When we finally arrived to Trieste we zipped right by the sea-facing Piazza dell’Unità di Italia, the round globed lamp posts, the Austrian architecture and the steep roads of Trieste’s town center. We followed the sea, looking as the charming buildings were slowly replaced with squat post-industrial apartments. They rose up one after the other with seemingly no space between them. The sea was blocked by cranes and freight ships in the industrial port. The port that wasn’t just for show. At this port ships came and went with goods, people worked and the ship fumes created low hanging clouds over the water.

We passed right by Trieste’s beautiful city center, its sidewalk tables and touristed streets because we weren’t looking for beauty, but history.


Few people realize that Trieste is more than just a beautiful port city. It’s more than the well-tended canals and much-loved spritz’s. Behind the beautiful facade is a loaded, painful history that dates to the head cornerstone. Trieste has long been fought over by various ruling parties. Its strategic position caused the city to oscillate continually between Italian, Slovenian, Austrian and even German rulers, not to mention the tribal wars between each nationality. The city’s scars run deepest, however, from the First and Second World Wars.


We headed to the outskirts of the city to see those scars with our own eyes. To bear witness. We went to the Risiera di San Sabba. Originally an old rice mill since 1898, in September 1943 the Risiera was taken over by the Nazis as a makeshift prison. Hostages, partisans, politicians and Jews were kept there before being deported directly into Germany or Poland. That is, until April 1944 when the rice mill’s ovens were turned back on in an act of desperation at the war’s impending end. Then it was no longer a prison, but a concentration camp to all effects and purposes.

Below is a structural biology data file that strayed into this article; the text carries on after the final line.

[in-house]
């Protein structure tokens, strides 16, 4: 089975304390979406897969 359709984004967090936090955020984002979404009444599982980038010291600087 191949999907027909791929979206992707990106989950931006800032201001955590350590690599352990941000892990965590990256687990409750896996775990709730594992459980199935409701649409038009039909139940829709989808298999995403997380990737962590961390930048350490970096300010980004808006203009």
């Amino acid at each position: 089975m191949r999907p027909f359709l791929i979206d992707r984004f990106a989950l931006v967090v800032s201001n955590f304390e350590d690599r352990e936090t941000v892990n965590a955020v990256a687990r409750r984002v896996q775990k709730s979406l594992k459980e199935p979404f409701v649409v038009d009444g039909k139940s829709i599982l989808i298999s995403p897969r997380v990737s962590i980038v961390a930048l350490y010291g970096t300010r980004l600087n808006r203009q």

It was the only concentration camp in all of Italy. It’s a camp that we don’t study in our history classes in America, actually, few Italians even know it exists. This part was left out of the history books, out of the national spotlight, the novels, the memorials. But today the monument still stands.

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On first glance, the Risiera is simply an open, empty courtyard surrounded by tall brick walls. Particular, but not sinister. Further exploration and notes from our audio tour proved otherwise. A long wooden building built up against the brick wall was divided into three different spaces. Once used as workshops to shift and clean the rice, the rooms were easily transformed into horrid prisons.